ADDIS ABABA, ETHIOPIA — The Ethiopian government wants a uniform health evaluation process to be introduced in all of Africa to help reduce child deaths. The idea will be recommended during an upcoming African Child Survival Conference.
One goal of the United Nation's millennium development project is to reduce the child mortality rate in sub-Saharan Africa by two-thirds by 2015. So far the reduction has been 39%. Ethiopia stands out because it already has reached a 60% reduction in the mortality rate of children under five years old. The country is hosting a conference on child survival and will suggest ways to achieve a two-thirds goal.
The U.S. Agency for International Development, known as USAID, is a partner with the Ethiopian government on the project. USAID administrator Dr. Rajiv Shah said he hopes all African countries will adopt a scorecard that publicly collects and reports health data.
“So we know where children are dying, what they are dying of and how we are making progress as efficiently and effectively as possible. Second we are asking every country to sharpen their country plans to focus on, in particular, low income children and communities and to reach them with the five, six most cost-effective and efficient interventions for savings children’s lives," said Shah. "In most countries that means tackling malaria, pneumonia and diarrhea. But also other causes like neo-natal mortality.”
Effective in Ethiopia
The scorecard consists of three components: input indicators that relate to policy issues and availability of resources; process indicators; impact and outcome indicators that outline the data results.
Ethiopia Minister of Health Kesetebirhan Admasu said the scorecard has been introduced on all governing levels in Ethiopia.
“You can really track. If you see particular indicator rate indicator at the national level, you see which parts of the country are contributing for that indicator to be right at national level," Kesete said. "So it will also give you the opportunity to make sure that you have an equitable health service delivery system. We have to also try to redress the disparities we have in different parts of the country.”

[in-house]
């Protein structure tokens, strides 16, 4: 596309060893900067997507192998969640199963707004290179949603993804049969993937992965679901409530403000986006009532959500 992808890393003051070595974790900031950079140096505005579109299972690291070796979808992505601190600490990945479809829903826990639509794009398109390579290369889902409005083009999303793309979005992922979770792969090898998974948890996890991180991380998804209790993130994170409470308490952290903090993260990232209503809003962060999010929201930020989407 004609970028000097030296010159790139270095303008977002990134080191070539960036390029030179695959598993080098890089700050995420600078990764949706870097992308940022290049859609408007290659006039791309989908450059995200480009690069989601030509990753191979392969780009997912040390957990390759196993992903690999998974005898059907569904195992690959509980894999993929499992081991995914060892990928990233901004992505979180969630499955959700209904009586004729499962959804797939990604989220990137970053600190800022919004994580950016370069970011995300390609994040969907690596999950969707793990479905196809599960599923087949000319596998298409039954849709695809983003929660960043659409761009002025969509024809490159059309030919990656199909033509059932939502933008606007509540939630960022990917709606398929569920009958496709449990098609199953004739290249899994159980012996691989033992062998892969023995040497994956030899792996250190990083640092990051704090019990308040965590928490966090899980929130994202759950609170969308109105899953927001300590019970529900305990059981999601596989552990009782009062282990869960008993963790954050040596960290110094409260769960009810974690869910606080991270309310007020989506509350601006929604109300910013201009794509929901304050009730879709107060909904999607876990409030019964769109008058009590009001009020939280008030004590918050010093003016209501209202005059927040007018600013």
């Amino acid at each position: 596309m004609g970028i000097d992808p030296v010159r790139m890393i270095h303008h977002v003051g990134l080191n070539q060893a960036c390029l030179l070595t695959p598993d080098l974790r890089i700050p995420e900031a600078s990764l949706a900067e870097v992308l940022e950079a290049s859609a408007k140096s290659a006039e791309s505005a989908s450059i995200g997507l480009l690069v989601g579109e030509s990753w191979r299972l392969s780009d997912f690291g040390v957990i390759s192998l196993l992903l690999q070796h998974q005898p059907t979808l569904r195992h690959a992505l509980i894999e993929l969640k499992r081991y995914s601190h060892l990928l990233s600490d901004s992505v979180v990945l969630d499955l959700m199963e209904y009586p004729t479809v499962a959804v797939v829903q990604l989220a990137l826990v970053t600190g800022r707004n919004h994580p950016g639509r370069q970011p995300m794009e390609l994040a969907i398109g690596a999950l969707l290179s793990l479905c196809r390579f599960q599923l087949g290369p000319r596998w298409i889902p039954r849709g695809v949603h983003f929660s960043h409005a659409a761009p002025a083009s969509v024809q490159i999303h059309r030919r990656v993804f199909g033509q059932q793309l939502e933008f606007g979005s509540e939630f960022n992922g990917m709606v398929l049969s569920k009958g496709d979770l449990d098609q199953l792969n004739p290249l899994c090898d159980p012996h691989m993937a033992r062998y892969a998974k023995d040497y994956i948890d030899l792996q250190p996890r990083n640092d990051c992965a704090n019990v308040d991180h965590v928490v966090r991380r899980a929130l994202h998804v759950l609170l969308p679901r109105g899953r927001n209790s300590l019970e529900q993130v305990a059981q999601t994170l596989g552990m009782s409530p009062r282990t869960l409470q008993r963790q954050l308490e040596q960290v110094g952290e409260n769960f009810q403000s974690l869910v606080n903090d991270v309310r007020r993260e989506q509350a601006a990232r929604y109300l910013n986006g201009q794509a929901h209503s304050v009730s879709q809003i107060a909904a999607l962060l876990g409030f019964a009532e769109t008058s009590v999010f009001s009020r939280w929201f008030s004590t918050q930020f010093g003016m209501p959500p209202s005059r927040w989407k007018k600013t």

The minister believes the scorecard can be adopted in all African countries.
Sub-Saharan Africa is lagging behind other regions of the continent in reducing under-five deaths. One in eight children in Sub-Saharan Africa still die before reaching their fifth birthday.
Ethiopia’s good results on improving health care coincide with a decade of rapid economic growth. Ethiopia also has received considerable financial aid from the West. USAID alone spent $985 million in the last three years in East African countries. But USAID does intend to reduce the dependency on foreign assistance over the next decades.
Kesete said Ethiopia's health sector is focusing on mobilizing more domestic resources.
“One of the most important interventions that would help us to mobilize more resources is health insurance scheme that we are trying to put in place. We have done it in thirteen districts in the last two years and this year we have decided to scale it up to more than 100 districts across the country,” said Kesete.
The African continent is changing fast in several ways through economic growth and urbanization. Shah said efforts to control diseases stay the same despite these changes.
“The predominant causes of death remain infectious disease. So until you have dramatically reduced children dying from malaria, pneumonia, diarrhea and in the first 48 to 72 hours of life from a range of causes in that period, it would not be an efficient thing to do, to shift resources to higher order urban care if your goal is to save as many children’s life as possible,” said Shah.
All African health ministers are expected to attend the conference on African Child Survival in Ethiopia on January 16 thourgh 18.